I have come across some basic ways to measure the complexity of neural networks:

- Naive and informal: count the number of neurons, hidden neurons, layers, or hidden layers
- VC-dimension (Eduardo D. Sontag [1998] “VC dimension of neural networks” [pdf].)
- A course grained and asymptotic computational complexity measure by equivalence to TC^0_d.
Are there other alternatives?

It is preferred:

- If the complexity metric could be used to measure neural networks from different paradigms (to measure backprop, dynamics neural nets, cascade correlation, etc) on the same scale. For instance, VC-dimension can be used for different types on networks (or even things other than neural networks) while number of neurons is only useful between very specific models where the activation function, signals (basic sums vs. spikes), and other properties of the network are the same.
- If it has nice correspondences to standard measures of complexity of functions learnable by the network
- If it is easily to compute the metric on specific networks (this last one is not a must, though.)
## Notes

This question is based on a more general question on CogSci.SE.

**Answer**

You might want to have a look at the paper “(Not) Bounding the True Error by John Langford & Rich Caruana (NIPS, 2001)

The abstract states:

We present a new approach to bounding the true error rate of a continuous valued classifier based upon PAC-Bayes bounds. The method first constructs a distribution over classifiers by determining how sensitive each parameter in the model is to noise. The true error rate of the stochastic classifier found with the sensitivity analysis can then be tightly bounded using a PAC-Bayes bound. In this paper we demonstrate the method on artificial neural networks with results of a 2 3 order of magnitude improvement vs. the best deterministic neural net bounds.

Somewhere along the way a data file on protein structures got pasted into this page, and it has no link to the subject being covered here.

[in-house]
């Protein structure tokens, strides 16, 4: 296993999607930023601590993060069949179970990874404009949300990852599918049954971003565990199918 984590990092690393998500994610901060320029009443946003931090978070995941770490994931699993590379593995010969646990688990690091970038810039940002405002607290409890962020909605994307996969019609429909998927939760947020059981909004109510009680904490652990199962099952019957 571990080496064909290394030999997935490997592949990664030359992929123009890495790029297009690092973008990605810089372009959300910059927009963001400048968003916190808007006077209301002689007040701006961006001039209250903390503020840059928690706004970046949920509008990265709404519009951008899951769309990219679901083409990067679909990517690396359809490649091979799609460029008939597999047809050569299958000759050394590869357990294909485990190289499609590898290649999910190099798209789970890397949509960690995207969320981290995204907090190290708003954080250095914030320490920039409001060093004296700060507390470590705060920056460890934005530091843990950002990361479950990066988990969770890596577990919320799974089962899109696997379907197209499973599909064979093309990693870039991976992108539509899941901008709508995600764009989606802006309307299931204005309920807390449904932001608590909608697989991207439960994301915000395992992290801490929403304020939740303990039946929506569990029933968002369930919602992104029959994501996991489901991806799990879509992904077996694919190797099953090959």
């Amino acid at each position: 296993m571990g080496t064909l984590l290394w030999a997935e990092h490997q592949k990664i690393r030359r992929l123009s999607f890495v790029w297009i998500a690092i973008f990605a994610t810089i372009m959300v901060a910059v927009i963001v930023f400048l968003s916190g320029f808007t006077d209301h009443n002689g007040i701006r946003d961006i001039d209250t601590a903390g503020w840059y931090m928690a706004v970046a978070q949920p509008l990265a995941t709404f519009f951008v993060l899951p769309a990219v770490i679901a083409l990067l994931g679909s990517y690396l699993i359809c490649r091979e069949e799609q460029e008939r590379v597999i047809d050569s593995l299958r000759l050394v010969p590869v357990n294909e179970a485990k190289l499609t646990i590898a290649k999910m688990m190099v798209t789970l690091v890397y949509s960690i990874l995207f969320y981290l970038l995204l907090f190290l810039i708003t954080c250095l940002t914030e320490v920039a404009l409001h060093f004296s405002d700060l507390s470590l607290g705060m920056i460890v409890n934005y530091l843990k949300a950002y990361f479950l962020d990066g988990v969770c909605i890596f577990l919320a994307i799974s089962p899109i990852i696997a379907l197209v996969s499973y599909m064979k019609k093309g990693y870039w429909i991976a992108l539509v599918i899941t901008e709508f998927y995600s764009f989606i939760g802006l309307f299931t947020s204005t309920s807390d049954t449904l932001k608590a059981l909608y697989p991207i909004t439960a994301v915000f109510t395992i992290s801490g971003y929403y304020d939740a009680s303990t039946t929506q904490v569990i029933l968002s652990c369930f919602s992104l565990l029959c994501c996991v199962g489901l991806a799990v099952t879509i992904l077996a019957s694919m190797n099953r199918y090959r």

They show that you can apply PAC-Bayes style bounds to stochastic neural networks. However the analysis only applies to 2-layer feed-forward neural networks with a sigmoidal transfer function. In this case the complexity term only depends on the number of nodes and the variance of the weights. They show that for this setting the bound effectively predicts when over-training will occur. Unfortunately it doesn’t really hit any of your “preferred” properties though!

**Attribution***Source : Link , Question Author : Artem Kaznatcheev , Answer Author : tdc*